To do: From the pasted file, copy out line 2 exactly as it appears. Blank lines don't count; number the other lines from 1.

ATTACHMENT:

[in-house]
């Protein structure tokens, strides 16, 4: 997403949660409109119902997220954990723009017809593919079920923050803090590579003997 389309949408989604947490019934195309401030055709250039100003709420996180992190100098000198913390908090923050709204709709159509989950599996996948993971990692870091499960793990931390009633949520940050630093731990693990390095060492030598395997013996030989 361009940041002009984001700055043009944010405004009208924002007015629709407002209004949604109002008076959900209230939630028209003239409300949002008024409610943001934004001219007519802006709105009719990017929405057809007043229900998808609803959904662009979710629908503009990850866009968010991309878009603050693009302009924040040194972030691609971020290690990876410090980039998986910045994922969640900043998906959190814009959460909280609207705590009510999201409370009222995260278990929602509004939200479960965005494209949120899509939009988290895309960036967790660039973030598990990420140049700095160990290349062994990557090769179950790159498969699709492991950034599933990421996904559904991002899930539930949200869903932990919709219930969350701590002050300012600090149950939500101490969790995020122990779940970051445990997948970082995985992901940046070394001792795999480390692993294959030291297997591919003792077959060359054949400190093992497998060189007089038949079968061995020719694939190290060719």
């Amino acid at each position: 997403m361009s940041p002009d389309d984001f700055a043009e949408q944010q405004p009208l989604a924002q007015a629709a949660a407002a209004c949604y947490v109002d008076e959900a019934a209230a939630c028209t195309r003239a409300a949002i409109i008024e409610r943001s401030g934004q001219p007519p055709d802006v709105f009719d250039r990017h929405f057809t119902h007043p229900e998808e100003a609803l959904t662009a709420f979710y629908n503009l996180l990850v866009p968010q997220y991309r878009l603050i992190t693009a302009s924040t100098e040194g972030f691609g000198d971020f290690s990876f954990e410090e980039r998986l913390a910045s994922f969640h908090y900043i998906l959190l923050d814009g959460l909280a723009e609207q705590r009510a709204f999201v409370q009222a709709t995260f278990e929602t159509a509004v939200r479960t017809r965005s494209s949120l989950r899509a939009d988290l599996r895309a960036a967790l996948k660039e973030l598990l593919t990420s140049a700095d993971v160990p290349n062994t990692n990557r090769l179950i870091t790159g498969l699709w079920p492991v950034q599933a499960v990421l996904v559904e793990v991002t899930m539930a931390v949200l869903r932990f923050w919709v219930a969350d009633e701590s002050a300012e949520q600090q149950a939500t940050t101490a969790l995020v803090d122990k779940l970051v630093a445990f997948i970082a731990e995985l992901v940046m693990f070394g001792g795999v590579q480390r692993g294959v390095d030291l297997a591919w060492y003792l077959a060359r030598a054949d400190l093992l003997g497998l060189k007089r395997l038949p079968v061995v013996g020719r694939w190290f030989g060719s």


């Protein structure tokens, strides 16, 4: 997403949660409109119902997220954990723009017809593919079920923050803090590579003997 389309949408989604947490019934195309401030055709250039100003709420996180992190100098000198913390908090923050709204709709159509989950599996996948993971990692870091499960793990931390009633949520940050630093731990693990390095060492030598395997013996030989 361009940041002009984001700055043009944010405004009208924002007015629709407002209004949604109002008076959900209230939630028209003239409300949002008024409610943001934004001219007519802006709105009719990017929405057809007043229900998808609803959904662009979710629908503009990850866009968010991309878009603050693009302009924040040194972030691609971020290690990876410090980039998986910045994922969640900043998906959190814009959460909280609207705590009510999201409370009222995260278990929602509004939200479960965005494209949120899509939009988290895309960036967790660039973030598990990420140049700095160990290349062994990557090769179950790159498969699709492991950034599933990421996904559904991002899930539930949200869903932990919709219930969350701590002050300012600090149950939500101490969790995020122990779940970051445990997948970082995985992901940046070394001792795999480390692993294959030291297997591919003792077959060359054949400190093992497998060189007089038949079968061995020719694939190290060719």